Kid Row

Isolated, abused and lacking mental health care, do juvenile offenders leave state custody in worse shape than when they went in?

"But I think people have to realize that we are getting these kids after society has failed them in every other way. Some of them are the worst of the worst."

That is not enough for some concerned ADJC employees, like the three-year supervisor watching the agency slide farther away from rehabilitation every day.

"I think a kid might potentially get killed. A kid might get seriously hurt," he says. "We are going to lose control of an institution because what we're doing is we're not treating kids, we're simply trying to keep a handle on behavior, kind of like the adult system does."


Steve Meissner wraps up his tour of Adobe and Black Canyon with a poignant anecdote about the late Richard Bilby, the U.S. District Court judge who oversaw the ADJC federal order. Shortly before the order expired, Bilby toured the Encanto unit -- ADJC's cottage devoted to mentally ill boys -- and, turning to line staff, told them, "You're doing the Lord's work."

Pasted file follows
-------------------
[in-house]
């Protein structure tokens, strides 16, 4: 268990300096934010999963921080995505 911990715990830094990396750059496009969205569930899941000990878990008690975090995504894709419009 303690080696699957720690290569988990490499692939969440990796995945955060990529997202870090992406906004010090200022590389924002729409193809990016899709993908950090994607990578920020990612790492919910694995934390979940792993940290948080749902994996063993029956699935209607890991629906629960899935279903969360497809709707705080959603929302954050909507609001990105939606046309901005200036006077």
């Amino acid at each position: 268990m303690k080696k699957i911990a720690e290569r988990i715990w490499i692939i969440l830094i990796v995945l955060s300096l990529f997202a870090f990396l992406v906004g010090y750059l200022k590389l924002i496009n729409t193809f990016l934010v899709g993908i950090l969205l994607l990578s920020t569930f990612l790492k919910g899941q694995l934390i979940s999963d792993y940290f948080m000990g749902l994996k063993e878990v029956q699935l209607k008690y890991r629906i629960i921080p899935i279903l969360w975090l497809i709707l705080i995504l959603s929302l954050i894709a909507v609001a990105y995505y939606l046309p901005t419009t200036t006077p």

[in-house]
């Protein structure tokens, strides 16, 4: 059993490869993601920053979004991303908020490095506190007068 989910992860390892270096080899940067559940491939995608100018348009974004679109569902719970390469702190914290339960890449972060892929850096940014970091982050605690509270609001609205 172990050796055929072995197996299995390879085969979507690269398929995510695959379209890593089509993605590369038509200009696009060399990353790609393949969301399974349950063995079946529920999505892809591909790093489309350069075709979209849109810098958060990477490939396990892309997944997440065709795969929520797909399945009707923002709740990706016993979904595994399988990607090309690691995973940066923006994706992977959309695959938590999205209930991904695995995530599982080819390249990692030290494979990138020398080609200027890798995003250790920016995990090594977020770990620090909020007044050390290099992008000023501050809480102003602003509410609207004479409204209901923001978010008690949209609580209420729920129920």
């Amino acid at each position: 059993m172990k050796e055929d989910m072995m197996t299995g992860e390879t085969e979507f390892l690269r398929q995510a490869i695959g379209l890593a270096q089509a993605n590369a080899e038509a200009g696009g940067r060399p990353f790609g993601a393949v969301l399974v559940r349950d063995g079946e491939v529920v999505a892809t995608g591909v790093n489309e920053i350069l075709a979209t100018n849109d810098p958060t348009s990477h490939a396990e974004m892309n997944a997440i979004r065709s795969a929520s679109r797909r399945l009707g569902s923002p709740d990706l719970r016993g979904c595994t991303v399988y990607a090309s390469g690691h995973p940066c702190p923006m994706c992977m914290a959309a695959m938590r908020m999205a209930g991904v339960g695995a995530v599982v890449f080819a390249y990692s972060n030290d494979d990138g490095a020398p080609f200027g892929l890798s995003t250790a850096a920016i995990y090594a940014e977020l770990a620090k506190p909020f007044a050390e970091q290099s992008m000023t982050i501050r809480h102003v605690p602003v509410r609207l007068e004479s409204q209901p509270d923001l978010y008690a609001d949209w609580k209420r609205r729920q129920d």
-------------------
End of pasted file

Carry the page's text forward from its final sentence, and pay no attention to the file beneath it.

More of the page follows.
"But not necessarily in the way God would," responds Jan Christian, who, as executive director of the task force that implemented the federal order, spent years in close contact with ADJC. She's had almost none since 1998, until reviewing information given to her by New Times for this story.

"They're playing God, there's no doubt about that," Christian says. She's more than disappointed in the ultimate outcome of years of work and millions of dollars.

"Nothing short of going out and closing those gates is going to change that institutional culture."

Read more stories in the Slammed special report.

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